- Are any nutrients at risk of deficiency?
- Does the risk of disordered eating increase?
Who Should Try Intermittent Fasting
The one thing that everyone can (or should) agree on when it comes to weight loss is there is no “one size fits all” approach. Given that obesity is a chronic medical condition that has the potential to negatively impact social, emotional, and physical health, lifelong interventions that are clear, easy-to-follow, and effective are needed. Fasting protocols certainly may be one approach to weight management, but before signing-up, it’s important to determine if this diet change is right for you by considering the following:
Can you follow a fasting protocol long-term?
Weight loss occurs during fasting because there is an overall decrease in the number of calories that a person consumes. And with any significant weight loss, there is always a reduction in metabolism (a consequence of eating less food and having a lower body mass). If a weight loss protocol is stopped, and the person returns to eating the way he or she did before the intervention, weight rebound will inevitably occur. As such, it’s essential to think about the approach you will use to maintain lost weight, should you decide to stop fasting.
Will social obligations interfere with your ability to fast?
If your work requires you to wine and dine clients, or you maintain an active social life, you may find fasting more challenging to implement and sustain. (And any weight loss approach that interferes with social obligations is not one that is likely to be followed for very long.) That said, it is possible to adapt a fasting protocol to fit your social life by altering the day or time that you decide to fast.
Are you an eating model for others?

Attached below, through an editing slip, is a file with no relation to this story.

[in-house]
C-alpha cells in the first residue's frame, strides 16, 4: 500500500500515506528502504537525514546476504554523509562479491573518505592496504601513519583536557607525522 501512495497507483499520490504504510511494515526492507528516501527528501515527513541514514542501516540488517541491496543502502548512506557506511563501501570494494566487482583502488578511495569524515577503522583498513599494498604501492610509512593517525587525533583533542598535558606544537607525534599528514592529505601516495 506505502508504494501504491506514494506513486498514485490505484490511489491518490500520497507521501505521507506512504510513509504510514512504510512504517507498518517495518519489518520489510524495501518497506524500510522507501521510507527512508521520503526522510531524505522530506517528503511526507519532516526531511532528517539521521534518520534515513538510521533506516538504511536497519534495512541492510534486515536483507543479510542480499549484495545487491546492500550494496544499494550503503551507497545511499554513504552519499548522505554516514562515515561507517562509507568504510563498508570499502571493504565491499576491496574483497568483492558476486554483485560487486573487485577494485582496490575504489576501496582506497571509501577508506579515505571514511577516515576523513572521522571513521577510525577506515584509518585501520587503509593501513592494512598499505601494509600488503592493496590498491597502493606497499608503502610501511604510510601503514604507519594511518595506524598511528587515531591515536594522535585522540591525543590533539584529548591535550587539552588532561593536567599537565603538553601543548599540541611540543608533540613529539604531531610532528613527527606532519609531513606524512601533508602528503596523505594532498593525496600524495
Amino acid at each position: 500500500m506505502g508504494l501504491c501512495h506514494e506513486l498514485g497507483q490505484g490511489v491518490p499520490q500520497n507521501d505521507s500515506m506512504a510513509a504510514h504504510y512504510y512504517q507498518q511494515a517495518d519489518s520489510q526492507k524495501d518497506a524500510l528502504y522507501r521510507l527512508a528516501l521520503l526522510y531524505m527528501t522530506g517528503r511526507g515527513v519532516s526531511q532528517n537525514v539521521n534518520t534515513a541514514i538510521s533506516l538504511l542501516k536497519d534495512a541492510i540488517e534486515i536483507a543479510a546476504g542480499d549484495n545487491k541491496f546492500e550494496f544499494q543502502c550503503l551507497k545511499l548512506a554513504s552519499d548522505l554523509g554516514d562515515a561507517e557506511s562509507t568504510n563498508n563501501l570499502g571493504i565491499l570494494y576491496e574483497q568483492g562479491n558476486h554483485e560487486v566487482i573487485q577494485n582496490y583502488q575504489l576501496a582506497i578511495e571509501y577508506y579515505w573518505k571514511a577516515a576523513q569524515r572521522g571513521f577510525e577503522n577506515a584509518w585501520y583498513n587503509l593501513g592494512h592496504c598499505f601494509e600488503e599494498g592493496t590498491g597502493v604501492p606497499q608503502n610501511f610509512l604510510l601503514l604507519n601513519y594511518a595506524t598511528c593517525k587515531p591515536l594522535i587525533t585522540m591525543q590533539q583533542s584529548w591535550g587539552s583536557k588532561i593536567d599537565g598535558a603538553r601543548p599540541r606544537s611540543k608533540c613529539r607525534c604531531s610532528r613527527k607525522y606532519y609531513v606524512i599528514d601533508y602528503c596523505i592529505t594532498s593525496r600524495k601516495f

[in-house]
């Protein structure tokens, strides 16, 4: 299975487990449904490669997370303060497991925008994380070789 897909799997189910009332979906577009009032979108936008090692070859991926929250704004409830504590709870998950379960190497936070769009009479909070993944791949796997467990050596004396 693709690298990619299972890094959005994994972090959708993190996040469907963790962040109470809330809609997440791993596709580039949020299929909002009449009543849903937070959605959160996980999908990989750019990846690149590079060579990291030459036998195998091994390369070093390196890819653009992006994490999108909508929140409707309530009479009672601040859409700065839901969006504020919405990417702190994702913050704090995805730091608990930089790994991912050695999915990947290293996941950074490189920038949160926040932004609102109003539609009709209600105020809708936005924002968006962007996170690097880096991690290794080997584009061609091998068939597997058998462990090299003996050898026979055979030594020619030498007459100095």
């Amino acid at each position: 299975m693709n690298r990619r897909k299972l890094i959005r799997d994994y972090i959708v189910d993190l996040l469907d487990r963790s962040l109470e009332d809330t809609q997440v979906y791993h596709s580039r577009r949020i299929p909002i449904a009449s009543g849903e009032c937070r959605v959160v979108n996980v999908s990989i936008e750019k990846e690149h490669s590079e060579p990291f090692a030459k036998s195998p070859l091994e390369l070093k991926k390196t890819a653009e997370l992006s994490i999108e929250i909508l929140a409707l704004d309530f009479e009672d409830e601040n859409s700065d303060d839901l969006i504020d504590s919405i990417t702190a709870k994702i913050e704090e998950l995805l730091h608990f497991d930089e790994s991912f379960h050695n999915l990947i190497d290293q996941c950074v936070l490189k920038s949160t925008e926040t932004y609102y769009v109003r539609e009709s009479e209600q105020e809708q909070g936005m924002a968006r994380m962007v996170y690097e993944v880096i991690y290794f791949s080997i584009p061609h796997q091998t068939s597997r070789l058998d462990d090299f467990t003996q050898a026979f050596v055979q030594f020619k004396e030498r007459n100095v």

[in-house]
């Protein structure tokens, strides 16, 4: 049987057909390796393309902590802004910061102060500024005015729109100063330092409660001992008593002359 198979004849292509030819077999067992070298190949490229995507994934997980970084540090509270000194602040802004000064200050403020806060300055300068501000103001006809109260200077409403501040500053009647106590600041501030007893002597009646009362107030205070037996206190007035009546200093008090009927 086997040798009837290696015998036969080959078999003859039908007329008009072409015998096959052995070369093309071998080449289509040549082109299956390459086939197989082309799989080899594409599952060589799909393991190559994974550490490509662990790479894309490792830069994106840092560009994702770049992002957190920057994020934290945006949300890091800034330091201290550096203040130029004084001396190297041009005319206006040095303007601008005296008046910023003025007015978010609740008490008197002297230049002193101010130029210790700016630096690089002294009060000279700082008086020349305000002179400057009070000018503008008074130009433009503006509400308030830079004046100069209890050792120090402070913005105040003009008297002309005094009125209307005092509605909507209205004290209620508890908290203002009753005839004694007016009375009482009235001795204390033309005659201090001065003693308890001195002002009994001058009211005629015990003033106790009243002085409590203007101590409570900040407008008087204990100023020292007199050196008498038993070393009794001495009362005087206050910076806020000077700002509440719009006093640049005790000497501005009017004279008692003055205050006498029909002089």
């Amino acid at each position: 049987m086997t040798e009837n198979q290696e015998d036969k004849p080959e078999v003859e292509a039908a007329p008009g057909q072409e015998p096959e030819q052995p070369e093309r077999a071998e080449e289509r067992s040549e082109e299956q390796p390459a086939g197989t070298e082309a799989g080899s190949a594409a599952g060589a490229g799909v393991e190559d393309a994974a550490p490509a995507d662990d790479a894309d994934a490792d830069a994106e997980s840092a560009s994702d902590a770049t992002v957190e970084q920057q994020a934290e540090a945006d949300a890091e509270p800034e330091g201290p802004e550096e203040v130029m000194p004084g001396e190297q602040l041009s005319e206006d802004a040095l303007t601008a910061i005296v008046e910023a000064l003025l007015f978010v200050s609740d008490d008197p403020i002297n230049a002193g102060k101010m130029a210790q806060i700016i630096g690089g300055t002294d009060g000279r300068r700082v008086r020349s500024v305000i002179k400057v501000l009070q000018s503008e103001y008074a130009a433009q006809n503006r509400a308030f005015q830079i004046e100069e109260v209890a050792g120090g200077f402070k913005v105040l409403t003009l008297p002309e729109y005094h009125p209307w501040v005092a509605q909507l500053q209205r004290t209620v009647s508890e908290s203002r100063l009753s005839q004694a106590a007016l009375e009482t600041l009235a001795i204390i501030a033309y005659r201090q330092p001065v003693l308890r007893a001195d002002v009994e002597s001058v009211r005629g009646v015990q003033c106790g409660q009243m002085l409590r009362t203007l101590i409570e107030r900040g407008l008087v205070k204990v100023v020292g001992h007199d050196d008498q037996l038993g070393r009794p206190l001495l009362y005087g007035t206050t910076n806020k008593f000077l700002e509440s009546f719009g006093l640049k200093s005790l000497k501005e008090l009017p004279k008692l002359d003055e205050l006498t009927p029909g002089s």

This consideration is arguably the most important since it can have long-term impacts on the eating habits of children. As any parent knows, children can easily pick up on and replicate our behaviour – both good and bad. If your child (who undoubtedly looks up to you) sees you skipping meals, they may believe that to be like you, they should also skip meals. In addition, they might consider the food they are eating is “bad” or feel like there is something wrong with them for needing meals when mom or dad do not. A good rule of thumb when adopting any dietary change is to consider if such an approach would be appropriate in children. If you wouldn’t want your child to eat this way, then you probably shouldn’t either. 😊
Do you have a history of disordered eating?
From the few studies I have seen, it appears that fasting doesn’t lead to disordered eating in the short-term, but there is a big question mark when it comes to long-term fasting and disordered eating. Given that fasting has the potential to lead to subjective/objective binges, the creation of food rules, and a reduced recognition/response to hunger and fullness cues, fasting should be avoided by anyone actively struggling with disordered eating or who has been diagnosed with an eating disorder in the past.
Harris L, Hamilton S, Azevedo LB, Olajide J, De Brún C, Waller G, et al. Intermittent fasting interventions for treatment of overweight and obesity in adults: a systematic review and meta-analysis. JBI Database System Rev Implement Rep. 2018 Feb;16(2):507-547. Abstract available from: https://www.ncbi.nlm.nih.gov/pubmed/29419624